Ethiopia Builds Its First Car– And It's Chinese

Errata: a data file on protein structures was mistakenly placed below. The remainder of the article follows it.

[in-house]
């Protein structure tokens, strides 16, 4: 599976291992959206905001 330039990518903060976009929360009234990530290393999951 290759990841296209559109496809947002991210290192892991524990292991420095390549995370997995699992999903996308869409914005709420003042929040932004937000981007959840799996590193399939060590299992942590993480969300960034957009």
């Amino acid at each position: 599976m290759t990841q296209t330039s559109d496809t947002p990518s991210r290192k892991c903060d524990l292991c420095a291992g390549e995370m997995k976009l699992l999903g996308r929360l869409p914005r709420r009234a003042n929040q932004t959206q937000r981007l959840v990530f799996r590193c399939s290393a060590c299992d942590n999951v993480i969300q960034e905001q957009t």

The whole cheap Chinese cars are coming to America story has died down– at least until Chrysler pops its Chery. (Look for a resumption of hypestilities at this year's Detroit Auto Show.) Meanwhile, Chinese automakers are warming-up for the world's most competitive automotive market by probing the soft underbelly of the third world, where safety concerns count for nought. Nazret.com reports that Holland Car (an Ethiopian – Dutch partnership) has unveiled its first locally assembled car, built from parts imported from China. West Africans can now purchase the "Abay" (Amharic for the Blue Nile) for $16k. The Abay boasts a four-cylinder engine hooked-up to a five-speed manual transmission. The car arrives some two years after the plant was completed in Mojjo, 70-kms south east of Addis Ababa, at the cost of 20 million birr (plus a EU510k grant by the Dutch government). According to company co-founder Tadesse Tessema, "We are bringing new technology to the country, offering customers to buy new cars instead of older and more expensive ones from Europe." So it's a two-prong deal, as company co-owner Ethio-Holland Transport already imports used European cars for [a fraction of] the country's 75m inhabitants.